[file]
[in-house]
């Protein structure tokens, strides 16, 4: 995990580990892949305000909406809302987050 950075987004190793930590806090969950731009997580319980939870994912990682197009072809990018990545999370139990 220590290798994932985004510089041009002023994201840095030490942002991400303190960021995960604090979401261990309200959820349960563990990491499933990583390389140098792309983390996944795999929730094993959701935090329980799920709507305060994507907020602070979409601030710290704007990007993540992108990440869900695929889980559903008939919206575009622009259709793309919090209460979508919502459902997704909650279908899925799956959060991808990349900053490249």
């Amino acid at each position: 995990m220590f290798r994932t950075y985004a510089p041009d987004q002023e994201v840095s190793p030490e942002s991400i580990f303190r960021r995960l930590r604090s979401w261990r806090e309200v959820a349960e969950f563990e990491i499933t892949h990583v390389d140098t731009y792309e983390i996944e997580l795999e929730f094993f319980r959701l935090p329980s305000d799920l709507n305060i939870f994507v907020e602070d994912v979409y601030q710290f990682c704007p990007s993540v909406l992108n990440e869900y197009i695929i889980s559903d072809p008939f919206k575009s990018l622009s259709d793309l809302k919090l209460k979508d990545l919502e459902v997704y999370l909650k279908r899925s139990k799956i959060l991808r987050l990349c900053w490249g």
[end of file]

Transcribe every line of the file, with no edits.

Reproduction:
[in-house]
């Protein structure tokens, strides 16, 4: 995990580990892949305000909406809302987050 950075987004190793930590806090969950731009997580319980939870994912990682197009072809990018990545999370139990 220590290798994932985004510089041009002023994201840095030490942002991400303190960021995960604090979401261990309200959820349960563990990491499933990583390389140098792309983390996944795999929730094993959701935090329980799920709507305060994507907020602070979409601030710290704007990007993540992108990440869900695929889980559903008939919206575009622009259709793309919090209460979508919502459902997704909650279908899925799956959060991808990349900053490249």
């Amino acid at each position: 995990m220590f290798r994932t950075y985004a510089p041009d987004q002023e994201v840095s190793p030490e942002s991400i580990f303190r960021r995960l930590r604090s979401w261990r806090e309200v959820a349960e969950f563990e990491i499933t892949h990583v390389d140098t731009y792309e983390i996944e997580l795999e929730f094993f319980r959701l935090p329980s305000d799920l709507n305060i939870f994507v907020e602070d994912v979409y601030q710290f990682c704007p990007s993540v909406l992108n990440e869900y197009i695929i889980s559903d072809p008939f919206k575009s990018l622009s259709d793309l809302k919090l209460k979508d990545l919502e459902v997704y999370l909650k279908r899925s139990k799956i959060l991808r987050l990349c900053w490249g």